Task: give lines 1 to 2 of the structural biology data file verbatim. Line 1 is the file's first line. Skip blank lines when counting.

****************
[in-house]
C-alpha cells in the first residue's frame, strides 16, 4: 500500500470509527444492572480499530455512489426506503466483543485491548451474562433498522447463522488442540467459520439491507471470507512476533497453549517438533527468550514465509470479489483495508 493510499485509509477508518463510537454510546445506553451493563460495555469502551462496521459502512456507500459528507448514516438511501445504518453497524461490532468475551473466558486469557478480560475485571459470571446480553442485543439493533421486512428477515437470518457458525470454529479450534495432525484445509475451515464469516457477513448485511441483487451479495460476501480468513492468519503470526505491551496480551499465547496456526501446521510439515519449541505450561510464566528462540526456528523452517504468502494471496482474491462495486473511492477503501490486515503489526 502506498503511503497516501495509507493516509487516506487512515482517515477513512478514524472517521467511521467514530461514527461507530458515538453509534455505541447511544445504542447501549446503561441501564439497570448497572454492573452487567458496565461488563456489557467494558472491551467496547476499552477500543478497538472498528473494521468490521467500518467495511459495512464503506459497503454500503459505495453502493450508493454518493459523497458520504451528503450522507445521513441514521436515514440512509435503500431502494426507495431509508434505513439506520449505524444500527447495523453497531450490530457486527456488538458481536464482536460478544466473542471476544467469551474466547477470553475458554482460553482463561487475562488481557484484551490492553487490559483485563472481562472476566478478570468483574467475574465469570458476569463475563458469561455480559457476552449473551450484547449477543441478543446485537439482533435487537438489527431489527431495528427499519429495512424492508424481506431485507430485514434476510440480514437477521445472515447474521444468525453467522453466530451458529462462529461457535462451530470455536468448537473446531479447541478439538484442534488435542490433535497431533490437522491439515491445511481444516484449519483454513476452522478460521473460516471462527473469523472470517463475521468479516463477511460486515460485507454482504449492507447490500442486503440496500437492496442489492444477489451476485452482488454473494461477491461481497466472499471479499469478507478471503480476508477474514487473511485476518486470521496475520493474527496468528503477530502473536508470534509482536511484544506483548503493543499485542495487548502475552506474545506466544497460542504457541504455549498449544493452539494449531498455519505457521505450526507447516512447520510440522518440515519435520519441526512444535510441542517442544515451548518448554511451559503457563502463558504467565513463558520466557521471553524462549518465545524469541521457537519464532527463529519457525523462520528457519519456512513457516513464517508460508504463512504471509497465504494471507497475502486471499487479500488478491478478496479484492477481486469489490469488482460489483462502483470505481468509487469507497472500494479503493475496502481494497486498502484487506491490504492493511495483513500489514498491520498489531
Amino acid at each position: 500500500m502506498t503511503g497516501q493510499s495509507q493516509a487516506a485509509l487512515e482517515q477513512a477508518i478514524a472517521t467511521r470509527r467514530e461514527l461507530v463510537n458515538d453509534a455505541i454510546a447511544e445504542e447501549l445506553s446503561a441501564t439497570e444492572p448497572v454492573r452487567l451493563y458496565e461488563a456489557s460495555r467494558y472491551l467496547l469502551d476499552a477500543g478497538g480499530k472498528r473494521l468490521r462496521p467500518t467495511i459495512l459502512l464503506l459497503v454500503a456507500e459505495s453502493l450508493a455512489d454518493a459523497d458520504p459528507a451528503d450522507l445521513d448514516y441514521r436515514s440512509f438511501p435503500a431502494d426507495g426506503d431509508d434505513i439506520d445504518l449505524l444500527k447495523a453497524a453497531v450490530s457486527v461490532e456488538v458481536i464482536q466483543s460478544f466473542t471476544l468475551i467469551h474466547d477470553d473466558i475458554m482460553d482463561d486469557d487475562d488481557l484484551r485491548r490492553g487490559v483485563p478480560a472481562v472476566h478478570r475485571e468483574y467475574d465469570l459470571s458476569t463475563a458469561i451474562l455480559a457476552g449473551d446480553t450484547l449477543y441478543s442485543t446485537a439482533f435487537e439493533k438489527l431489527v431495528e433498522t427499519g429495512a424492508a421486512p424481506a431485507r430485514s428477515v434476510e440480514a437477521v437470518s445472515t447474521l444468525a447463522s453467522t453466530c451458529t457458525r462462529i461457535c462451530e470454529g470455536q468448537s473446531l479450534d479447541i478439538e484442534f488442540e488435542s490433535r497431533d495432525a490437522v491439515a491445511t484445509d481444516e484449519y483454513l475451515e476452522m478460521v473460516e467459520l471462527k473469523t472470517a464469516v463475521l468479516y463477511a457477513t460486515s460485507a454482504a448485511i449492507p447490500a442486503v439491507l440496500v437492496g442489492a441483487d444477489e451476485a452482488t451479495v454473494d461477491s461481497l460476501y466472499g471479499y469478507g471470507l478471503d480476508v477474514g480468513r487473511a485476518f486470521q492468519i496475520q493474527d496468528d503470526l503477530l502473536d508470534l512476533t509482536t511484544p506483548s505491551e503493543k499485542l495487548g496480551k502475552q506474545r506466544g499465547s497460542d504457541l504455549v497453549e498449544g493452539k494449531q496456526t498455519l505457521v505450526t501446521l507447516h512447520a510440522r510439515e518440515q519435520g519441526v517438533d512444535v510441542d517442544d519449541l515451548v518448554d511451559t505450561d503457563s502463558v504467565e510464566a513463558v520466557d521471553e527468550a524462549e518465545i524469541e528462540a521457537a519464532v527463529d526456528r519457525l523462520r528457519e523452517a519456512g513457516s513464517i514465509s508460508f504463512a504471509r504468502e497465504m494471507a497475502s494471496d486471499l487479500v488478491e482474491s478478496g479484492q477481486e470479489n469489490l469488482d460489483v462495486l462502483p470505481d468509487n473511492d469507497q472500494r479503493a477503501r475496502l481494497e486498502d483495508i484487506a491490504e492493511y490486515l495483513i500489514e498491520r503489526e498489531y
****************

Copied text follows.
[in-house]
C-alpha cells in the first residue's frame, strides 16, 4: 500500500470509527444492572480499530455512489426506503466483543485491548451474562433498522447463522488442540467459520439491507471470507512476533497453549517438533527468550514465509470479489483495508 493510499485509509477508518463510537454510546445506553451493563460495555469502551462496521459502512456507500459528507448514516438511501445504518453497524461490532468475551473466558486469557478480560475485571459470571446480553442485543439493533421486512428477515437470518457458525470454529479450534495432525484445509475451515464469516457477513448485511441483487451479495460476501480468513492468519503470526505491551496480551499465547496456526501446521510439515519449541505450561510464566528462540526456528523452517504468502494471496482474491462495486473511492477503501490486515503489526 502506498503511503497516501495509507493516509487516506487512515482517515477513512478514524472517521467511521467514530461514527461507530458515538453509534455505541447511544445504542447501549446503561441501564439497570448497572454492573452487567458496565461488563456489557467494558472491551467496547476499552477500543478497538472498528473494521468490521467500518467495511459495512464503506459497503454500503459505495453502493450508493454518493459523497458520504451528503450522507445521513441514521436515514440512509435503500431502494426507495431509508434505513439506520449505524444500527447495523453497531450490530457486527456488538458481536464482536460478544466473542471476544467469551474466547477470553475458554482460553482463561487475562488481557484484551490492553487490559483485563472481562472476566478478570468483574467475574465469570458476569463475563458469561455480559457476552449473551450484547449477543441478543446485537439482533435487537438489527431489527431495528427499519429495512424492508424481506431485507430485514434476510440480514437477521445472515447474521444468525453467522453466530451458529462462529461457535462451530470455536468448537473446531479447541478439538484442534488435542490433535497431533490437522491439515491445511481444516484449519483454513476452522478460521473460516471462527473469523472470517463475521468479516463477511460486515460485507454482504449492507447490500442486503440496500437492496442489492444477489451476485452482488454473494461477491461481497466472499471479499469478507478471503480476508477474514487473511485476518486470521496475520493474527496468528503477530502473536508470534509482536511484544506483548503493543499485542495487548502475552506474545506466544497460542504457541504455549498449544493452539494449531498455519505457521505450526507447516512447520510440522518440515519435520519441526512444535510441542517442544515451548518448554511451559503457563502463558504467565513463558520466557521471553524462549518465545524469541521457537519464532527463529519457525523462520528457519519456512513457516513464517508460508504463512504471509497465504494471507497475502486471499487479500488478491478478496479484492477481486469489490469488482460489483462502483470505481468509487469507497472500494479503493475496502481494497486498502484487506491490504492493511495483513500489514498491520498489531